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Wing Commander Alan Gawith (RNZAF) DFC

In March 2013 Alan Gawith passed away, New Zealand’s last Battle of Britain pilot; he was buried in Masterton on 13 March. The aviation community saluted an airman who had a remarkable wartime story with Spitfire PV 270 flying a salute and a three-ship formation over the cemetery. Air Commodore Steve Moore represented the RNZAF at his funeral.

Alan was born at Masterton in 1916 and by 1937 was studying at Victoria University of wellington. Alan recalled in a 2007 interview with Bee Dawson:

One morning I saw in the Dominion an advertisement for Short Service Commissions in the RAF. I passed the paper to [my friend]. ‘Bloody good idea Alan’ he said – ‘Let’s go down and sign on...’

With only a small Air force in New Zealand at the time, NZ government policy was to support British schemes for dominion personnel to enter the RAF. Alan, along with 17 others, was selected; they sailed to the UK to undertake their flying training there. He flew “ Hawker Harts and Audax aircraft. And the Fury—a single seater.

in March 1939 he was posted to 23 (Night Fighter) Squadron with Blenheims.

“Being a night fighter, we were not really in the thick of the Battle of Britain. Our equipment was inadequate. We did get radar, started with it in May 1940, but nobody knew how to use it. I was flying for 14 months before I saw my first bomber—I fired a few shots but don’t think I disturbed it much!

“We took over part of the day boys’ work like convoy patrols off the coast. We did the morning and evening patrols. We didn’t have any combats. We were always too late. We would see a few ships sinking and that sort of thing.

“On 12 September [1940], the squadron was posted to Ford, in Sussex. We got bombed at Ford—we were only a mile or two from the south coast. The bombers would come in at dusk, just one or two, and drop a few bombs. You learned to ‘crawl under the carpet’. We were living in wooden shacks— the bullets would whip through the walls. We lost one or two aircraft bombed on the ground. And one of the bombs landed on an air raid shelter and killed a few.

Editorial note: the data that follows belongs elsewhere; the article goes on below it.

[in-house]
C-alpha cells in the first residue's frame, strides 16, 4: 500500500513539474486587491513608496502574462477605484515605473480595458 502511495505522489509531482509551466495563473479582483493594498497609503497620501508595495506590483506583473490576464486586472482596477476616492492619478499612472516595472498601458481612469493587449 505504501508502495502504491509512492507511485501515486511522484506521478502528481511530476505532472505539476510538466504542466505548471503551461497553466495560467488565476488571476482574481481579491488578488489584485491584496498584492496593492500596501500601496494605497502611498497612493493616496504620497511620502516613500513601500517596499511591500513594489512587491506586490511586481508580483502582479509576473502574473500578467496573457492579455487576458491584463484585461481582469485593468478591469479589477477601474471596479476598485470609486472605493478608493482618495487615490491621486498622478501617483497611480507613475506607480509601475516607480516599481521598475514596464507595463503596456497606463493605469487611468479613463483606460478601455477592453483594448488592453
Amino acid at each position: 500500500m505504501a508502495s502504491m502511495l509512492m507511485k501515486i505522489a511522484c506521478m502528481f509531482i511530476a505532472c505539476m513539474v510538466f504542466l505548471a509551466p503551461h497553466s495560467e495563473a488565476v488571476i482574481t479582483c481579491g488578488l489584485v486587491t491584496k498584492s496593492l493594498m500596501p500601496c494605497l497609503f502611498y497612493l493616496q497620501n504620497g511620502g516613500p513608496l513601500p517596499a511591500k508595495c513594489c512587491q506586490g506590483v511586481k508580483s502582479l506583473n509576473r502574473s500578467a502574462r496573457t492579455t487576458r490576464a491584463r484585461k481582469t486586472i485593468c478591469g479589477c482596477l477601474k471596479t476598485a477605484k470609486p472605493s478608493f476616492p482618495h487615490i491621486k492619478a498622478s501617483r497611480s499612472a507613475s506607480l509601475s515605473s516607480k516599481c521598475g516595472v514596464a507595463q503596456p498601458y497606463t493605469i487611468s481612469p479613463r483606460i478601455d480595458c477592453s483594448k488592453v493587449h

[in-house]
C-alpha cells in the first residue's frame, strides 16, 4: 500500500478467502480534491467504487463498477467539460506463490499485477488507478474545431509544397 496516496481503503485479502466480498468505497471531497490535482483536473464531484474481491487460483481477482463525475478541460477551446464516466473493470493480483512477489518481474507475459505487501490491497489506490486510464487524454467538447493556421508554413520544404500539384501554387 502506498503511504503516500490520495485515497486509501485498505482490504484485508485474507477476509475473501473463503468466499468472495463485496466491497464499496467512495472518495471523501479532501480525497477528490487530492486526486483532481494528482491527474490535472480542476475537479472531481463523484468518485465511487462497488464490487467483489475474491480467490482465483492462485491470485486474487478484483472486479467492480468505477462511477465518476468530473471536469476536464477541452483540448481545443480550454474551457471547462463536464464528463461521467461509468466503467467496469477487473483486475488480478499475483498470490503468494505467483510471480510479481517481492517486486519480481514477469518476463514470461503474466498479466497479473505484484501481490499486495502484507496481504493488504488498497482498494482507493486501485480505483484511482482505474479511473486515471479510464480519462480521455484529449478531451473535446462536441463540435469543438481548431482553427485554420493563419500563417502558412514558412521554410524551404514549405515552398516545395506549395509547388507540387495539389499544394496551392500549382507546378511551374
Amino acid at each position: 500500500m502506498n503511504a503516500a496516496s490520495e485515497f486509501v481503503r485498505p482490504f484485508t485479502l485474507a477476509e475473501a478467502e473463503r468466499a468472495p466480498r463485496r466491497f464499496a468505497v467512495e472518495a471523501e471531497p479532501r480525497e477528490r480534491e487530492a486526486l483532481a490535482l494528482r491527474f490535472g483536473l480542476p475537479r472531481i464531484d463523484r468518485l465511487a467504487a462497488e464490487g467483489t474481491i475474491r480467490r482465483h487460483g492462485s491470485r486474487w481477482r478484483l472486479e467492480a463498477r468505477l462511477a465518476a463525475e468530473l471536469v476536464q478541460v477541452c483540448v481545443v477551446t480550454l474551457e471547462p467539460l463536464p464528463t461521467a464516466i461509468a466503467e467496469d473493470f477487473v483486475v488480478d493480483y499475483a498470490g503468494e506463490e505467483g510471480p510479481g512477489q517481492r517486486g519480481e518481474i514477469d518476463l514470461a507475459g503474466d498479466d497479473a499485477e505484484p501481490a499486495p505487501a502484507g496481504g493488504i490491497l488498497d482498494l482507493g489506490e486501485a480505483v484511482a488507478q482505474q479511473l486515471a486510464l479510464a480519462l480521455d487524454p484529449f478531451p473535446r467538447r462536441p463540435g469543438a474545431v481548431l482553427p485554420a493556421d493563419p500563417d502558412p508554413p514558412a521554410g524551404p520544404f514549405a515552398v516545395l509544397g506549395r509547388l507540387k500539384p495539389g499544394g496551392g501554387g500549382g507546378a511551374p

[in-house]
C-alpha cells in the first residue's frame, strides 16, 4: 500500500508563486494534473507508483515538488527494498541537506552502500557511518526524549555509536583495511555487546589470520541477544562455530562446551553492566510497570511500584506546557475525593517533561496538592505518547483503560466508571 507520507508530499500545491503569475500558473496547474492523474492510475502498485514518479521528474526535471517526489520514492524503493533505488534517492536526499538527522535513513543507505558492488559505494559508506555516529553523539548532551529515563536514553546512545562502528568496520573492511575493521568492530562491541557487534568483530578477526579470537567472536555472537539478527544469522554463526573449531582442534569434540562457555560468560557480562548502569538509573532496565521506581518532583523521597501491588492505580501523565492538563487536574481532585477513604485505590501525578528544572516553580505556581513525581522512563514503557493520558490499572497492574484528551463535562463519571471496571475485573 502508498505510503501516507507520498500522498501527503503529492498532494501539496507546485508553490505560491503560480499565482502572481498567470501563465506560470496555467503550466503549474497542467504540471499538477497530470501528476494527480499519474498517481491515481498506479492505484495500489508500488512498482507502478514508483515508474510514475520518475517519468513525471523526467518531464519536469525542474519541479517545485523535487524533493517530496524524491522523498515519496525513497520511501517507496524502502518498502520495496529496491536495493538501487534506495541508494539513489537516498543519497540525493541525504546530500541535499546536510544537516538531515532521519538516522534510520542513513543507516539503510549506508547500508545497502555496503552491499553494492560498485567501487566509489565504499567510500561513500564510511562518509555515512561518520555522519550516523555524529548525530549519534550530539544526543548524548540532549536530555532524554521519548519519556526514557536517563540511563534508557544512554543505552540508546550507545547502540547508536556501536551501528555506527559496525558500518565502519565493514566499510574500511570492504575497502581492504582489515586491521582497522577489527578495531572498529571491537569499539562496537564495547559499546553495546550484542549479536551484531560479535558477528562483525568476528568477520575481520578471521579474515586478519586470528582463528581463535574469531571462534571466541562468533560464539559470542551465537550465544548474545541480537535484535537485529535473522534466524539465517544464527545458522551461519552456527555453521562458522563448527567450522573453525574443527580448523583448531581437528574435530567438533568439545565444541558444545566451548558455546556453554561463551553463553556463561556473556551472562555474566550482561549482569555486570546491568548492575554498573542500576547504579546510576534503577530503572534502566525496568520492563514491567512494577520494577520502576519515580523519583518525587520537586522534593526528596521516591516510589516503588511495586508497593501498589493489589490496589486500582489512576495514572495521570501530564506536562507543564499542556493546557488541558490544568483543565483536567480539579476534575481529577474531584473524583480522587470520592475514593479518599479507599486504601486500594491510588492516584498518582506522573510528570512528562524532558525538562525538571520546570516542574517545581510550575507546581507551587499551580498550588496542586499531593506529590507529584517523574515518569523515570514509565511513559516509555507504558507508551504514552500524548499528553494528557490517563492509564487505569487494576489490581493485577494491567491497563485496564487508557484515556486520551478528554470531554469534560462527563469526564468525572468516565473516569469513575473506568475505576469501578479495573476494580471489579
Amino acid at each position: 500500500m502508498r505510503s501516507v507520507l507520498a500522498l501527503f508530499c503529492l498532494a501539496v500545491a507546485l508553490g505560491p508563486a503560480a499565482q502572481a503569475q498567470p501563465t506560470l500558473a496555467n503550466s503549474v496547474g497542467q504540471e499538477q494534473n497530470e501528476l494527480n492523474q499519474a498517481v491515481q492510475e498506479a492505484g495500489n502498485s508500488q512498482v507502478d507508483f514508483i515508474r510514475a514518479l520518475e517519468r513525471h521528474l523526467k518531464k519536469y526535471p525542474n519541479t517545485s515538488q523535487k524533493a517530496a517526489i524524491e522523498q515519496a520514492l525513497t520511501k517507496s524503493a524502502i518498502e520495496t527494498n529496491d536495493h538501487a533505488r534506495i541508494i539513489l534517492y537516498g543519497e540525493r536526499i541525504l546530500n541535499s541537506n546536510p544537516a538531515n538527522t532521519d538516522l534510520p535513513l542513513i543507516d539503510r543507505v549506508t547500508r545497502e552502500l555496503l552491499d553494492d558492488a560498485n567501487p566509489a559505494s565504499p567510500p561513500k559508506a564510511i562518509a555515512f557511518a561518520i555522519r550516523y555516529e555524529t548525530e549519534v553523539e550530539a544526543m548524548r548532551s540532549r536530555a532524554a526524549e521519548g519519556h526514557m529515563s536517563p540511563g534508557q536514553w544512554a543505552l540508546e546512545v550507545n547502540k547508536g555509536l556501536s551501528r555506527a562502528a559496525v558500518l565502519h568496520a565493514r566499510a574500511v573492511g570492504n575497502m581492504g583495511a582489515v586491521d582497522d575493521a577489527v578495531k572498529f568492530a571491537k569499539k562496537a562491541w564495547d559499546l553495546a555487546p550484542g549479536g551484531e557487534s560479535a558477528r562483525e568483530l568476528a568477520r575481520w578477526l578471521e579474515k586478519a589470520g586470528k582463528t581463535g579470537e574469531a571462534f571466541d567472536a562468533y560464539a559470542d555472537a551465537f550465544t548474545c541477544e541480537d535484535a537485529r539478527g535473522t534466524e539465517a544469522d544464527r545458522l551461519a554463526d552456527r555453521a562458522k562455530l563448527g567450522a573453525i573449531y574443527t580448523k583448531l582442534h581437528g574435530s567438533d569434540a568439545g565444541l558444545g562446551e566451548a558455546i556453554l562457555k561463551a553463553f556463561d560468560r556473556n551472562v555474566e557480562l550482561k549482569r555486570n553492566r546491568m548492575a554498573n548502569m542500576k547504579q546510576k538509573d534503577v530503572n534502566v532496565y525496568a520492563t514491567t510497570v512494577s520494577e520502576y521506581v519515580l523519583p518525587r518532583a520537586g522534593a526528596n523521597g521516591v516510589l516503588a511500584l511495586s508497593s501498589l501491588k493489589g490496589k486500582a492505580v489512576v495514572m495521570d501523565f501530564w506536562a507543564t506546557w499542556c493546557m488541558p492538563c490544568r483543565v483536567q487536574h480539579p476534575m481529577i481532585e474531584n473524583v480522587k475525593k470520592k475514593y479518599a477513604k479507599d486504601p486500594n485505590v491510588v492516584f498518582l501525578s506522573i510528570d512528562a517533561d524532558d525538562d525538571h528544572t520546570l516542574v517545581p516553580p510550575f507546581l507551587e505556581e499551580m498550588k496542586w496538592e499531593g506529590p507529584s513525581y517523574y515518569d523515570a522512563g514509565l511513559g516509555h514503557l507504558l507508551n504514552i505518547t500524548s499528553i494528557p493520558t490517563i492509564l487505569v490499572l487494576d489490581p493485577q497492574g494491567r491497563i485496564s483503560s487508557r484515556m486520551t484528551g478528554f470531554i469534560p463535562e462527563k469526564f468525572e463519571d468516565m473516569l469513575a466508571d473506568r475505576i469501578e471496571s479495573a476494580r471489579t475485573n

“After December 1940, we’d started intruder operations which meant that we went out over the Channel to patrol around the enemy bases. Having drifted around to somewhere close to Paris or up into Belgium, one had to find one’s way home. My policy was to use the White Cliffs of Dover because you could see them even on a very dark night.

Alan was awarded the DFC (Distinguished Flying Cross), in May 1941 for attacking and destroying an important German communications centre.

“By this time we were flying Bostons. I think they had the first tricycle undercarriage in the Air Force. [On one mission] all of a sudden a bunch of searchlights came up and coned just below me. Ack-ack guns started from all round. I thought I’d get out and headed straight for one of the searchlights, releasing my eight bombs and giving the searchlight crew a hurry up with my [machine] guns and getting away almost at ground level. But the bombs upset the communications system for the whole fighter wing and put it out of action for that night.”

Alan flew 88 night sorties, without a break. “In July 1941 they took me off Intruder Ops and I got posted to command a training unit for Turbinlites. We had a Boston aircraft with a searchlight in the nose and a ton and a half of batteries in the bomb bay. After we’d taken off in the dark, two Hurricanes from 3 Squadron took off and formed up one on each side, just under our wing. No lights anywhere—flying on the exhaust flame I suppose.

“The theory was that ground control would put us more or less in the right position behind the enemy, within 1000 yards and you’d send one Hurricane forward. When it got very nearly there you’d press the button to light up the enemy, and the Hurricane would shoot him down.” [in fact the Turbinlite system proved totally ineffective.]

After a staff job in no.9 Group hQ, Alan was sent to staff college “a year’s work in three months” and in 1944 was promoted to Wing Commander and seconded to the Ninth Us Air Defense Command as the senior British liaison officer. He was directly involved in planning for the invasion of Europe, and moved with the HQ Group to the Normandy beachhead soon after D-Day. (in 1949 the Us Government awarded Alan the Us Bronze Star Medal in recognition of his services for the invasion.)

Meanwhile he had lost his brother. "My brother Peter arrived in England about the end of ’41—was a Sergeant pilot, a great friend of ‘Scotty’ – Des Scott [author of Typhoon Pilot]. My brother was lost on an intruder operation near the German border. While he was listed as ‘missing’ there was always hope that he might be a PoW. The difficult thing was wanting to know how he was lost. We didn’t discover that till 40 years later.

Alan ended the war as the station commander of an RAF base. When he returned to New Zealand in October 1945 he had been away for seven and a half years, and by then had a wife and two children.

"Starting again in my 30th year was far from easy but as a war concession we could take exams twice a year. By cutting out all social life I managed to complete [my LL.B degree] in April 1949."

He was admitted as a partner to the family firm and continued to practise law until his retirement to Nelson in 1987.


SY 1 Feb 2016

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